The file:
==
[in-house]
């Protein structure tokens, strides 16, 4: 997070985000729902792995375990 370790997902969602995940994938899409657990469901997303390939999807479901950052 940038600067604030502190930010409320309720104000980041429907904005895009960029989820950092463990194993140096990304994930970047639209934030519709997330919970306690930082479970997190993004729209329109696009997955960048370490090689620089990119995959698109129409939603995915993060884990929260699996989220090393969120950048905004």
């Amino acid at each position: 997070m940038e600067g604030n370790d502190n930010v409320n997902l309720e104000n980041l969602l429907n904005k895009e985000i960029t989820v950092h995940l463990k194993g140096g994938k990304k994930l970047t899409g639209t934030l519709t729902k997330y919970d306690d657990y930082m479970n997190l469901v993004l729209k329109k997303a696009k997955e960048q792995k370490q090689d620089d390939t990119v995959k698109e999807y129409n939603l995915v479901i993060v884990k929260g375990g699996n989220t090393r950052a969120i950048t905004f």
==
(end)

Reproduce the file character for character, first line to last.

[in-house]
């Protein structure tokens, strides 16, 4: 997070985000729902792995375990 370790997902969602995940994938899409657990469901997303390939999807479901950052 940038600067604030502190930010409320309720104000980041429907904005895009960029989820950092463990194993140096990304994930970047639209934030519709997330919970306690930082479970997190993004729209329109696009997955960048370490090689620089990119995959698109129409939603995915993060884990929260699996989220090393969120950048905004």
């Amino acid at each position: 997070m940038e600067g604030n370790d502190n930010v409320n997902l309720e104000n980041l969602l429907n904005k895009e985000i960029t989820v950092h995940l463990k194993g140096g994938k990304k994930l970047t899409g639209t934030l519709t729902k997330y919970d306690d657990y930082m479970n997190l469901v993004l729209k329109k997303a696009k997955e960048q792995k370490q090689d620089d390939t990119v995959k698109e999807y129409n939603l995915v479901i993060v884990k929260g375990g699996n989220t090393r950052a969120i950048t905004f």